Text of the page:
You “need” a certain acceleration like 2 or 3 ‘Gs’ to reach the Moon? High accelerations are needed for interstellar travel? I can handle 1 G for fairly extended periods (42 years and counting), and that would be sufficient to reach 0.97 c after just 2 years (ship time).

    What’s more, with relativistic effects a constant acceleration of 1G would allow you to cross the known universe in something like 50 years (ship time).

  27. Nemesis

    I tried to post this elsewhere for all the naysayers:

    I don’t know, but maybe the BA was saying that space travelers will want to get here to probe us as quickly as possible.

    Here are some journey times to some well known interstellar destinations (from Wikipedia):
    Hopefully it’s right or I’m opening myself to a world of criticism.

    Destination 1G 2G 5G 10G Planetary time
    Alpha Centauri 4 years 2.8 1.8 1.3 5
    Sirius 7 5 3 2.2 13
    Galactic Core 340 244 155 110 30,000

    I assume the velocities reached at these distances don’t approach light speed, therefore time dilation isn’t as much of a factor as when traveling across the known universe.

  28. RickJ

    Pete should have turned to you and said “They’re dead Jim”. I asked him about that and he said while they appeared dead at that time, the next day they were alive. So you didn’t kill them after all. Even the weak lab E Coli survived the impact. Something buried deep in an object large enough to survive but small enough to reach near terminal velocity but still be frozen in the core on impact would seem to have quite a good survival chance. They then have to survive long enough for weathering or impact to open a crack for its escape. After millions of years in space that would seem the easy part.


  29. How much of the cave is underground?

    Spider’s a unique cave..

  30. I am curious, does Phil Plait actually read or ever reply to the comments on this blog? The errors he included in Wed’s show having to do with G-forces and actual travel times were so glaring that most high school physics students could have caught them, yet he hasn’t replied to any of the people who pointed them out here yet. You could get to the moon in a few hours at 1G, and that includes both acceleration and deceleration, the 2G requirement he spoke about is needed for about 20 minutes or so. To say that you would need to maintain 2G for 3 days is wrong on multiple levels. His estimations for Mars travel were even worse.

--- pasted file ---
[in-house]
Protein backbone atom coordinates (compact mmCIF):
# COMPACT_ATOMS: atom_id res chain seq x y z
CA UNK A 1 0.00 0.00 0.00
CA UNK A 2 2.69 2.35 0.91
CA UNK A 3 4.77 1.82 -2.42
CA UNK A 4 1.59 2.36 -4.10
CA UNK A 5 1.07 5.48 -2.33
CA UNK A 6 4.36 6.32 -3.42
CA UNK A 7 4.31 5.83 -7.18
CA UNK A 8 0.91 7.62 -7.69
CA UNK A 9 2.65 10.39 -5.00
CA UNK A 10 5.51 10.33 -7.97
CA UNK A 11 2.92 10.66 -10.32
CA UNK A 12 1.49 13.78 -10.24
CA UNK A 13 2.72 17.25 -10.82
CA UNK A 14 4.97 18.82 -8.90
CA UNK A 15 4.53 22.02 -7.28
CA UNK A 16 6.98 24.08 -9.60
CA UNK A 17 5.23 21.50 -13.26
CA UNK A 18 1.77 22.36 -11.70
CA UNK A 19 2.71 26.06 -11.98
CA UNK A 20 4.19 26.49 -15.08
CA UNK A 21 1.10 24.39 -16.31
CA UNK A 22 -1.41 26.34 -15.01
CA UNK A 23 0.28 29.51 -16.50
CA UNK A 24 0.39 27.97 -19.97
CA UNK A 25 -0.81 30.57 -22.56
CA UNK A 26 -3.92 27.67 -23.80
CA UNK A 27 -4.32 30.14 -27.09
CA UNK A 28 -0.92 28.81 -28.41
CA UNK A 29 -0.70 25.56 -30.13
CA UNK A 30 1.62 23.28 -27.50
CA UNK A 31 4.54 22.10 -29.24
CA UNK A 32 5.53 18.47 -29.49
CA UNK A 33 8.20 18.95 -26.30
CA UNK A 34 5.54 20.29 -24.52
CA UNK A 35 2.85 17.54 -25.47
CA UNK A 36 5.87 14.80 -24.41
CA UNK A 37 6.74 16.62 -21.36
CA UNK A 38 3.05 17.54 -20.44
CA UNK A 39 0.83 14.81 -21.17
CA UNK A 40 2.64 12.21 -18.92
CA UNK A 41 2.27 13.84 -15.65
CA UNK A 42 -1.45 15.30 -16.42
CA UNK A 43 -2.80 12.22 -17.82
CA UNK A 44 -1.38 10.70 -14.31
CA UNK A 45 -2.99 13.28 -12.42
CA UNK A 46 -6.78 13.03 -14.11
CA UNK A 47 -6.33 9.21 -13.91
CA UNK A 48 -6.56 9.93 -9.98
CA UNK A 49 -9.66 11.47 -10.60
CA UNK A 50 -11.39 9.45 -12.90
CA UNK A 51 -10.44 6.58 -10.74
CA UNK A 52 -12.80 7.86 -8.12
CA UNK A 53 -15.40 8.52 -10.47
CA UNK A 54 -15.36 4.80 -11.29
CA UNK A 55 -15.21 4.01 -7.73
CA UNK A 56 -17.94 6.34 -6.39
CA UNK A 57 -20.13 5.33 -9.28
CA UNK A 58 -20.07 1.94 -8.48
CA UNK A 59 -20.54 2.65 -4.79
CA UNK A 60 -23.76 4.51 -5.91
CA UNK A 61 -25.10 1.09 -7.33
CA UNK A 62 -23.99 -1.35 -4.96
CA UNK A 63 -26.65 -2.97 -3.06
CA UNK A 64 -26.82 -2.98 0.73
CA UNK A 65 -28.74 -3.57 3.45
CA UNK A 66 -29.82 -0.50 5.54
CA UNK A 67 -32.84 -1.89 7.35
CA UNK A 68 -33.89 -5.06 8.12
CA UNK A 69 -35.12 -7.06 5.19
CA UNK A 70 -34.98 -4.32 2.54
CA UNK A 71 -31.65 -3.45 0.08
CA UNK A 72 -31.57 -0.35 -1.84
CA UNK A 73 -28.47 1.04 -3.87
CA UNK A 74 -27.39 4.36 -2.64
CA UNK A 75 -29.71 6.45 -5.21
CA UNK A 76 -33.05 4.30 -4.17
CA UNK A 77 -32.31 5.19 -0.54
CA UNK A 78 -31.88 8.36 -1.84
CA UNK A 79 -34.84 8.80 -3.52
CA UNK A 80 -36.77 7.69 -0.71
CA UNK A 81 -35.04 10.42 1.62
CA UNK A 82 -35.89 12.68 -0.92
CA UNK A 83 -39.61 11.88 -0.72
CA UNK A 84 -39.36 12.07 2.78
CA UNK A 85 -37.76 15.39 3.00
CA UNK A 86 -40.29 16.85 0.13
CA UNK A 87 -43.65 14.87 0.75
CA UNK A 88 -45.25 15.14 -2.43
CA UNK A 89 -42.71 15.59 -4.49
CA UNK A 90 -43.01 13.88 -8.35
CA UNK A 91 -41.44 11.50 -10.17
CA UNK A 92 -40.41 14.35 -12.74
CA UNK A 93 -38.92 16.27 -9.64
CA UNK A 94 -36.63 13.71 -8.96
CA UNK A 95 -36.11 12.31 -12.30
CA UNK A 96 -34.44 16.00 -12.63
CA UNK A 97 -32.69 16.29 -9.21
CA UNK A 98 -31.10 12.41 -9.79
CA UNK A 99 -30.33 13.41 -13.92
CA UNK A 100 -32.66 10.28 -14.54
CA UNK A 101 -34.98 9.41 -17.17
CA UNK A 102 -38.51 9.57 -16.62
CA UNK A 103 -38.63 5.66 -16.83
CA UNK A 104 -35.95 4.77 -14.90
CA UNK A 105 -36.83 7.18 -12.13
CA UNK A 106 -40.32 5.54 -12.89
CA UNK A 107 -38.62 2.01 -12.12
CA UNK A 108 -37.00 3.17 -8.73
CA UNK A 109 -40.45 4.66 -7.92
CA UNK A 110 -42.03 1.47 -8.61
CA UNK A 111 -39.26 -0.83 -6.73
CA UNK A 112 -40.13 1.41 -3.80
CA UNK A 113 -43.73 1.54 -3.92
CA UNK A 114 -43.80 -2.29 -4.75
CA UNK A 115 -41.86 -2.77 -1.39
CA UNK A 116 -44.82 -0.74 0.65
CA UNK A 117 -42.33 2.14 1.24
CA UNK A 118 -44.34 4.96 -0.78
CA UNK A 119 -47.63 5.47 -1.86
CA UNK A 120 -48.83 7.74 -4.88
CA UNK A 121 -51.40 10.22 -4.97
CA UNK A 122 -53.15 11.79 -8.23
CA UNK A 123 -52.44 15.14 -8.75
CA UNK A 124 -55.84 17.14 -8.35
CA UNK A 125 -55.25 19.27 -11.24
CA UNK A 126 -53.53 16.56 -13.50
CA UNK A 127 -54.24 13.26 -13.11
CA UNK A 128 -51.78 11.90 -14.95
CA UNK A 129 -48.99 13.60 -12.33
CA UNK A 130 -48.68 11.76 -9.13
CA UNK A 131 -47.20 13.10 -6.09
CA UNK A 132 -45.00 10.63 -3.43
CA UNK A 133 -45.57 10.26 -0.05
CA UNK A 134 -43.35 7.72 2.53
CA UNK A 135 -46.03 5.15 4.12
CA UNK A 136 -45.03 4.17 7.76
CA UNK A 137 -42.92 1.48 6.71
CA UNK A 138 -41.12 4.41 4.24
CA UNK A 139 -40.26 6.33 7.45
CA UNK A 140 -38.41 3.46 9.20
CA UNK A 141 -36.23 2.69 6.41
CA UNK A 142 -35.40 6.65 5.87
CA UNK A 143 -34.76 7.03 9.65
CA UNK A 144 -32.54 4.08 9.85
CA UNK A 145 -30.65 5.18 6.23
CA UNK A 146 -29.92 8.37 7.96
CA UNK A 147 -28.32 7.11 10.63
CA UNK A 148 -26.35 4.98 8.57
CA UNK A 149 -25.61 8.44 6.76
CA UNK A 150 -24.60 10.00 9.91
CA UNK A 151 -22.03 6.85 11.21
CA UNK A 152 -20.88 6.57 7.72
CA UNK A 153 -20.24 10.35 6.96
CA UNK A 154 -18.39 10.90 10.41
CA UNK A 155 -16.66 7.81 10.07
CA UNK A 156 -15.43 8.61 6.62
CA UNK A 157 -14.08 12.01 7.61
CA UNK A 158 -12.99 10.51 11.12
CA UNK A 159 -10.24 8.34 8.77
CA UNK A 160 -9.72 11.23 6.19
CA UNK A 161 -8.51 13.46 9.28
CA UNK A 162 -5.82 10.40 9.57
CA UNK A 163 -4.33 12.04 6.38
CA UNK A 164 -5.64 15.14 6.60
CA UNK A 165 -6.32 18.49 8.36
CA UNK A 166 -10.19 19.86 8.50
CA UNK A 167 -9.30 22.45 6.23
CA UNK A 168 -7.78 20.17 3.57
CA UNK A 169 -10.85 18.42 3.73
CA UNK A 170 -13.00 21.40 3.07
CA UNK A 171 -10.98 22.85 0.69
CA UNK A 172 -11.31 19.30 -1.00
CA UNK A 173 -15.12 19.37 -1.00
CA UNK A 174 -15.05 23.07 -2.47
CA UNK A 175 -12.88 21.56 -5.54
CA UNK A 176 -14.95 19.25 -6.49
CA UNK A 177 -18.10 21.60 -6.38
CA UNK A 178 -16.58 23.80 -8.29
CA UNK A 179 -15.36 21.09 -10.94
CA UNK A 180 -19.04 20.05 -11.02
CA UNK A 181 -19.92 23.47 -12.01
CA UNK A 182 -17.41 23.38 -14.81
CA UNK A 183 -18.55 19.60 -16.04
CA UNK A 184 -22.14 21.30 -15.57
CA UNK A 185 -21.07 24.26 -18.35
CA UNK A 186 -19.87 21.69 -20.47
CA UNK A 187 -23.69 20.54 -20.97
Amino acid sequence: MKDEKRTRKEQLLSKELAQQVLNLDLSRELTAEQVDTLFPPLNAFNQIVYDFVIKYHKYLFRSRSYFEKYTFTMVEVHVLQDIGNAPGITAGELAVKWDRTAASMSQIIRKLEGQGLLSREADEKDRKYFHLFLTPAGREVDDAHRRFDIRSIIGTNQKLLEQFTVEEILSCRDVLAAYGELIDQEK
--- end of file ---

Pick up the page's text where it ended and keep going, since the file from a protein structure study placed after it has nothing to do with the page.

If Mr. Plait doesn’t actually read these, could whoever does please point these out to him?

  31. amphiox

    “The reason this intrigues me is the following: if such a scenario is possible, then it’s a rather strong argument against there being a large number of advanced civilizations like ours in the universe. Because if such a scheme is easily executable, surely at least one rogue civilization would have already done so long ago.”

    Well there are two sorts of scenarios that could answer this. One is that advanced civilizations are very rare, and none of these rare civilizations have tried this. The other is that advanced civilizations are very common, so common that whenever a rogue civilization tries to do something this destructive, a coalition of other civilizations ally together in self defence and remove the rogue from the picture.

  32. Brian S

    Like everyone else, I’d like to see an explanation from Dr. Plait about the whole G-force debacle. It’s so blatantly wrong that it shocks me it was made… I was nearly shouting at my TV. He’s posted corrections about errors he makes on the blog so hopefully we see something here.

    I’d also like to here how he figures the Drake Equation says there are about 20 technological civilizations out there. All the variables right now are wild guesses.

  33. Bad Universe kicks ass, Phil. But I implore you—excise from your catch-phrase repertoire all future “holy haleakalas.” The first time was cute. The tenth was irritating. The twentieth or so I was nonsensically praying for respite and lost sight of any science content. Especially since I introduced my wife to you through that show and now she rolls her eyes and calls you “The Holy Haleakala Guy.” Not good. If she hears it once more she may irrationally switch channels to The 700 Club. So please, help a fellow skeptic out. :-)